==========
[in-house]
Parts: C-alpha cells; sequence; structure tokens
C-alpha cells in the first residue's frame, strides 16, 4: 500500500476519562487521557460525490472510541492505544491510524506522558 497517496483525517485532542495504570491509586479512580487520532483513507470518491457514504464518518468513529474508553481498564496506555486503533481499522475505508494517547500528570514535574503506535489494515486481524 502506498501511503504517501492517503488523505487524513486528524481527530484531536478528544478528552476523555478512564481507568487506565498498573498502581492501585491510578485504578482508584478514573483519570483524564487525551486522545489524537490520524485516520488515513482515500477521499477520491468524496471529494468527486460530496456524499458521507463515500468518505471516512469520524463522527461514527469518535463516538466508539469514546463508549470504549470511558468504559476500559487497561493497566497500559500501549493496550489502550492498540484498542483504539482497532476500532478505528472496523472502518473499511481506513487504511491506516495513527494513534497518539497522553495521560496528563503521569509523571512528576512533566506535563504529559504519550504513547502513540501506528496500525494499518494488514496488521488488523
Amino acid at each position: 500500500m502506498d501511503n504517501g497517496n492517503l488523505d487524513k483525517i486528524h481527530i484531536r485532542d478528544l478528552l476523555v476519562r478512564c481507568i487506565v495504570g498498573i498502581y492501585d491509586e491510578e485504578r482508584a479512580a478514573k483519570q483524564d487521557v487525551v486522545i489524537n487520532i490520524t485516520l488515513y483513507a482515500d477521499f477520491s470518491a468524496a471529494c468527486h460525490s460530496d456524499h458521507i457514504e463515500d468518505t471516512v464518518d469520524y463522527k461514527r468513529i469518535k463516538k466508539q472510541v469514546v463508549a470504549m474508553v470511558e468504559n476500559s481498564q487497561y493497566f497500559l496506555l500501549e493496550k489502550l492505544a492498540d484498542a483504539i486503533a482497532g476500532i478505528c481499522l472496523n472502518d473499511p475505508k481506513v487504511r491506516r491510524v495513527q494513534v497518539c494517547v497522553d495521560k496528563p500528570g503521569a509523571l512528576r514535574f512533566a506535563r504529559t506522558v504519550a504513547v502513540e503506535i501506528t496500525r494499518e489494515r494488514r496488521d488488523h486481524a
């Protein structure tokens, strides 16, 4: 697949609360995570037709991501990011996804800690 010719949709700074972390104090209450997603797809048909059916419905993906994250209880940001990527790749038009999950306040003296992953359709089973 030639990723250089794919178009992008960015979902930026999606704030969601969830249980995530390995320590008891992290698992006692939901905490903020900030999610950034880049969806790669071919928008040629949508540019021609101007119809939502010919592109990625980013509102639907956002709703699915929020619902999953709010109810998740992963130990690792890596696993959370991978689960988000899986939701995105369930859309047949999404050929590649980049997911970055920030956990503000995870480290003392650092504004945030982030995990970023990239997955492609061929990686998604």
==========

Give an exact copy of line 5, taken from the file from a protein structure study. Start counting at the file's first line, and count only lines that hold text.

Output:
């Protein structure tokens, strides 16, 4: 697949609360995570037709991501990011996804800690 010719949709700074972390104090209450997603797809048909059916419905993906994250209880940001990527790749038009999950306040003296992953359709089973 030639990723250089794919178009992008960015979902930026999606704030969601969830249980995530390995320590008891992290698992006692939901905490903020900030999610950034880049969806790669071919928008040629949508540019021609101007119809939502010919592109990625980013509102639907956002709703699915929020619902999953709010109810998740992963130990690792890596696993959370991978689960988000899986939701995105369930859309047949999404050929590649980049997911970055920030956990503000995870480290003392650092504004945030982030995990970023990239997955492609061929990686998604």